Exploring the Market Potential of Wild Edible Plants in Ethnic Communities

Greg Howard
29th May, 2024

Exploring the Market Potential of Wild Edible Plants in Ethnic Communities

Image Source: Natural Science News, 2024

Key Findings

  • The study by Mizoram University in India documented 70 wild edible vegetables (WEVs) used by two major ethnic groups
  • 33 of these WEVs have medicinal importance, with leafy vegetables being the most consumed part
  • The market survey found 47 WEVs being sold in Bara Bazar, with prices ranging from 0.1 to 2.4 USD
The study conducted by Mizoram University[1] focuses on the traditional knowledge of wild edible vegetables (WEVs) among two major ethnic groups in Mizoram, India. This research is crucial as it addresses the decline in indigenous knowledge regarding WEVs over recent decades. The study also aims to assess the market status of these vegetables, providing a comprehensive understanding of their cultural and economic significance. To gather data, researchers conducted an ethnobotanical survey involving 72 informants through semi-structured interviews, questionnaires, and direct field observations. They used various ethnobotanical indices such as Informant's Consensus Factor (ICF), Fidelity Level Value (FL), and Direct Matrix Ranking (DMR) to analyze the collected information. Additionally, a market survey was conducted in Bara Bazar, the largest local market in Mizoram, where 38 vendor informants were interviewed to determine the prices of commonly sold WEVs. The study documented and identified a total of 70 WEVs, distributed across 58 genera and 36 families. Out of these, 33 WEVs were found to have medicinal importance. Leafy vegetables were the most frequently consumed parts, accounting for 55.71% of the total. The majority of these plants (44.29%) were consumed in fried form. The highest level of agreement among informants for food use categories was observed for plants combined with dry fish (ICF = 1). The ICF for disease categories ranged from 0.75 to 1, with the highest values reported for convulsion, sleep inducer, and antiseptic properties (ICF = 1). Picria fel-terrae was the most preferred plant for treating hypertension, with a 100% FL. Dysoxylum excelsum was identified as a highly utilized multipurpose species, according to the DMR (DMR = 64). The Jaccard Similarity Index (JI) between the two ethnic groups was 1.26. The market survey revealed that 47 WEVs were commercialized in Bara Bazar, with prices ranging from 0.1 to 2.4 USD. Ensete superbum was reported as near threatened according to the IUCN Red List of Threatened Species. This study aligns with previous research on the role of wild foods in local diets. For instance, a study conducted in the East Usambara Mountains found that wild foods, although contributing only 2% of total energy in the diet, played a significant role in providing essential vitamins and minerals[2]. Similar to the Mizoram study, the earlier research highlighted the importance of agricultural participation in maintaining the use of wild foods. The Mizoram study further enriches this understanding by documenting the dual role of WEVs as both food and medicine, a concept also explored in research conducted in NE Brazil[3]. The Brazilian study found that the most culturally important wild plants were those easiest to acquire and with the highest perceived nutritional values, a finding that resonates with the Mizoram study's emphasis on the ease of acquisition and multipurpose use of WEVs. Additionally, the use of medicinal plants documented in the Mizoram study echoes findings from research on indigenous medical systems in Mexico. The Mexican study revealed that medicinal plants are often selected based on well-defined cultural criteria, particularly for treating gastrointestinal illnesses and culture-bound syndromes[4]. In Mizoram, the high ICF values for specific medicinal uses suggest a similar cultural consensus on the importance of particular WEVs for treating various ailments. In conclusion, the study by Mizoram University underscores the rich diversity and significant cultural importance of WEVs in Mizoram. The findings highlight the need for conservation efforts to preserve this traditional knowledge and ensure the sustainable use of these valuable resources. By documenting the traditional uses and market status of WEVs, the study provides a foundation for future research into their nutritional and pharmacological properties, thereby contributing to the broader understanding of ethnobotanical practices.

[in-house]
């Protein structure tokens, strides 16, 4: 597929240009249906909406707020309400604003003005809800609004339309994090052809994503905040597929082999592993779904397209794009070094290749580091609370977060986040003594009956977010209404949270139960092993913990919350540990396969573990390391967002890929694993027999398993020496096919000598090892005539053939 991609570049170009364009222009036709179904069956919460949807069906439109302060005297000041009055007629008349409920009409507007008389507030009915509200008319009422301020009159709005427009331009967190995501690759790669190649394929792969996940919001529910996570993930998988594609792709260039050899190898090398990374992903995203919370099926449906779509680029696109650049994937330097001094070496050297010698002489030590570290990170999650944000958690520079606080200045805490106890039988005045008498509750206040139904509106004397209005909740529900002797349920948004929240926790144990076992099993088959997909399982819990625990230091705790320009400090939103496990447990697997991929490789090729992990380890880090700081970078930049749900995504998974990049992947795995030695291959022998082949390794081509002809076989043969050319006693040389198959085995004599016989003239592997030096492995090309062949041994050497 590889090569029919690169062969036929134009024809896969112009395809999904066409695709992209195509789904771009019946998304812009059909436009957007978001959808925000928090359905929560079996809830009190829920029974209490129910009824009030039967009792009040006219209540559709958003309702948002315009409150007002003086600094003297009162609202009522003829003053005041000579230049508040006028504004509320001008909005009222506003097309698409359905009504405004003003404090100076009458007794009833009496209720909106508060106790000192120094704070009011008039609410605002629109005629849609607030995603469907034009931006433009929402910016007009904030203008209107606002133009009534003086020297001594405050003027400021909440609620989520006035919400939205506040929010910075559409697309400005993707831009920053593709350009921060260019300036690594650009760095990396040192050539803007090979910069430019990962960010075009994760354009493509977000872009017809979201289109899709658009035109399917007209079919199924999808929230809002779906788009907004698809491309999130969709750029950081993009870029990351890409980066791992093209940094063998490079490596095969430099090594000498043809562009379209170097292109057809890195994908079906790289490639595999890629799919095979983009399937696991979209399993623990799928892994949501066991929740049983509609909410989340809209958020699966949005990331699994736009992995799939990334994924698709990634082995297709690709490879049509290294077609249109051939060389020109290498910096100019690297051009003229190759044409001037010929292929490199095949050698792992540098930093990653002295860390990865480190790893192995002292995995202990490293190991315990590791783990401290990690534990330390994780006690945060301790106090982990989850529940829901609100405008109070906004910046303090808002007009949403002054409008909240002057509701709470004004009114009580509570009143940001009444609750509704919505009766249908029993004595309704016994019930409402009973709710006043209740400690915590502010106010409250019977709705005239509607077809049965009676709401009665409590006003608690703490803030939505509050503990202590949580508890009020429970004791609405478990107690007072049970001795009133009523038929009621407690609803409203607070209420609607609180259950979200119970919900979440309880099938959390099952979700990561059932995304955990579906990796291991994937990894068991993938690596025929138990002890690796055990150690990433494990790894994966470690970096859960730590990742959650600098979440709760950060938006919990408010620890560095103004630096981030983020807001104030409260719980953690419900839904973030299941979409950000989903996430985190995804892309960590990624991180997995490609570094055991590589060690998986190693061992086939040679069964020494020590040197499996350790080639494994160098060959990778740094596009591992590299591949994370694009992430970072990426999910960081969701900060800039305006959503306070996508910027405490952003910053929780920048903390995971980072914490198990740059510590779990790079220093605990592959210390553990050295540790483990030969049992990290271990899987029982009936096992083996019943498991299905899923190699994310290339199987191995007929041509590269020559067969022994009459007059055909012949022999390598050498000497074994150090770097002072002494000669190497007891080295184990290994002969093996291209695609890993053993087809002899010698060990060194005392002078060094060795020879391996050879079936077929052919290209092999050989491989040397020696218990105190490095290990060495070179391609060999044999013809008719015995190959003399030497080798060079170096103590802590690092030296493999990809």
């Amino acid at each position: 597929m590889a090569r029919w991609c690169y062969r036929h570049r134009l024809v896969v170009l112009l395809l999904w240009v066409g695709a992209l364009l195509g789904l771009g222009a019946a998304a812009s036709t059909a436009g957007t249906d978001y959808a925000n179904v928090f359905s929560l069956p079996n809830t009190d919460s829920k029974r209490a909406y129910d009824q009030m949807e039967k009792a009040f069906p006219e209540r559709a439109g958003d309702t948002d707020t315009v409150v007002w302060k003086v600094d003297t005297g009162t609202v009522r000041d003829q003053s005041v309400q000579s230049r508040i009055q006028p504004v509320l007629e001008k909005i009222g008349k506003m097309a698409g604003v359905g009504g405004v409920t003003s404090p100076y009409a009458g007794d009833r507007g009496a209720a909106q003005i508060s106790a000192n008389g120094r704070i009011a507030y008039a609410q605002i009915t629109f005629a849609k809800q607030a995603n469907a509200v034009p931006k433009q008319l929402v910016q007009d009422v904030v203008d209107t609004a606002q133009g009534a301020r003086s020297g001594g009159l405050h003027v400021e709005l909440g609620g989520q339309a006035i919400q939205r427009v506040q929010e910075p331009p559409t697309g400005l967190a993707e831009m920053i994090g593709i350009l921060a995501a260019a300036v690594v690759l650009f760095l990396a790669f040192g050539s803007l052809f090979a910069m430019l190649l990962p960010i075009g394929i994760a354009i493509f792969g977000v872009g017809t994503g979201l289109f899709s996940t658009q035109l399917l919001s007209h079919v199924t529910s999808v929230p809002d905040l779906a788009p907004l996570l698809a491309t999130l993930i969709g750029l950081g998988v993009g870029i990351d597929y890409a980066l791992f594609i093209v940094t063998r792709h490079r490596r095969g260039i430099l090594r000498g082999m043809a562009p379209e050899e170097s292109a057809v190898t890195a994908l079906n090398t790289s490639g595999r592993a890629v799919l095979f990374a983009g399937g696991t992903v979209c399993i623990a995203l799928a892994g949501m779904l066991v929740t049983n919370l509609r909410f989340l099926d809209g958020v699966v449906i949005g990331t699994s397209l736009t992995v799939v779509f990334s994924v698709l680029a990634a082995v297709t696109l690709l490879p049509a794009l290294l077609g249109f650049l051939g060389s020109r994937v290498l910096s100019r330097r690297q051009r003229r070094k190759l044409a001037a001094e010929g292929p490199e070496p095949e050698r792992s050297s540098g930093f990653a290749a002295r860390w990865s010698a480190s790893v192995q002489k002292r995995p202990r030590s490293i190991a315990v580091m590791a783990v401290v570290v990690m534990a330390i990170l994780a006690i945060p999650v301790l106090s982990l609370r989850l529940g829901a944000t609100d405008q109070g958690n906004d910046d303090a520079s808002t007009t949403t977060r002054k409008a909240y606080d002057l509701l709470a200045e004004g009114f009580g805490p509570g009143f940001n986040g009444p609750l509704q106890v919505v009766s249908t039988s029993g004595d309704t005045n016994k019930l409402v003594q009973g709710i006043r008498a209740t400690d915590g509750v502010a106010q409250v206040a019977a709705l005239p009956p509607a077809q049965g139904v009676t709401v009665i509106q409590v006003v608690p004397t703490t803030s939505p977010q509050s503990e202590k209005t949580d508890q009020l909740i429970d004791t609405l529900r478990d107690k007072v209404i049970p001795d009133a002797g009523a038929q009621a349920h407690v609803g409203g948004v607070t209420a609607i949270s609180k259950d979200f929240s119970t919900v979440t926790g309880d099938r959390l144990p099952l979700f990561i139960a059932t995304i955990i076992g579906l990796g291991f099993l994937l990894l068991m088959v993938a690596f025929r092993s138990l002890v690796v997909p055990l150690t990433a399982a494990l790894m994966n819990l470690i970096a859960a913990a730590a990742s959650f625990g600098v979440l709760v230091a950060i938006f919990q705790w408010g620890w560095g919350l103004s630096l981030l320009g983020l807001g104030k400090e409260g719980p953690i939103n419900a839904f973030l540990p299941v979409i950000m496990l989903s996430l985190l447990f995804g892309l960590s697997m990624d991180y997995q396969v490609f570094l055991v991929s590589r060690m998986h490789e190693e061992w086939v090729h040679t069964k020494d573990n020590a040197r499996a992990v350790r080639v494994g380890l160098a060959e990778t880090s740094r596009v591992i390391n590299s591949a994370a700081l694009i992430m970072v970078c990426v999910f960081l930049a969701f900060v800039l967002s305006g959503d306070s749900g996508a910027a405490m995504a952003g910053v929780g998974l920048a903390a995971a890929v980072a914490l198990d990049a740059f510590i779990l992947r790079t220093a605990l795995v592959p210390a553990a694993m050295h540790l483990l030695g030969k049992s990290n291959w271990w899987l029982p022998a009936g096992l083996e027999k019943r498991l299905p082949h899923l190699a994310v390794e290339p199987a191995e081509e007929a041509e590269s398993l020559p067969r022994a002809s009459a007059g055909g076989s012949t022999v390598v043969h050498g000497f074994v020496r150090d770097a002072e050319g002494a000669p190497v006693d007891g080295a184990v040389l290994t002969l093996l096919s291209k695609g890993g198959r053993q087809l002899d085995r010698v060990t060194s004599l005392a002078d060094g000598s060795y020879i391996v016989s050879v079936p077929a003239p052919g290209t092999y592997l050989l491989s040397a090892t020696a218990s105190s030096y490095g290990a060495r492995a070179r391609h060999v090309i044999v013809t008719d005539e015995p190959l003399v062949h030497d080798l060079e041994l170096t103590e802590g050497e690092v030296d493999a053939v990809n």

VegetablesAgriculturePlant Science


Main Study

1) Wild edible vegetables of ethnic communities of Mizoram (Northeast India): an ethnobotanical study in thrust of marketing potential.

Published 29th May, 2024

Journal: Journal of ethnobiology and ethnomedicine

Issue: Vol 20, Issue 1, May 2024

Related Studies

2) Wild foods from farm and forest in the East Usambara Mountains, Tanzania.


3) Wild plants and the food-medicine continuum-an ethnobotanical survey in Chapada Diamantina (Northeastern Brazil).


4) Medicinal plants in Mexico: healers' consensus and cultural importance.

Journal: Social science & medicine (1982), Issue: Vol 47, Issue 11, Dec 1998

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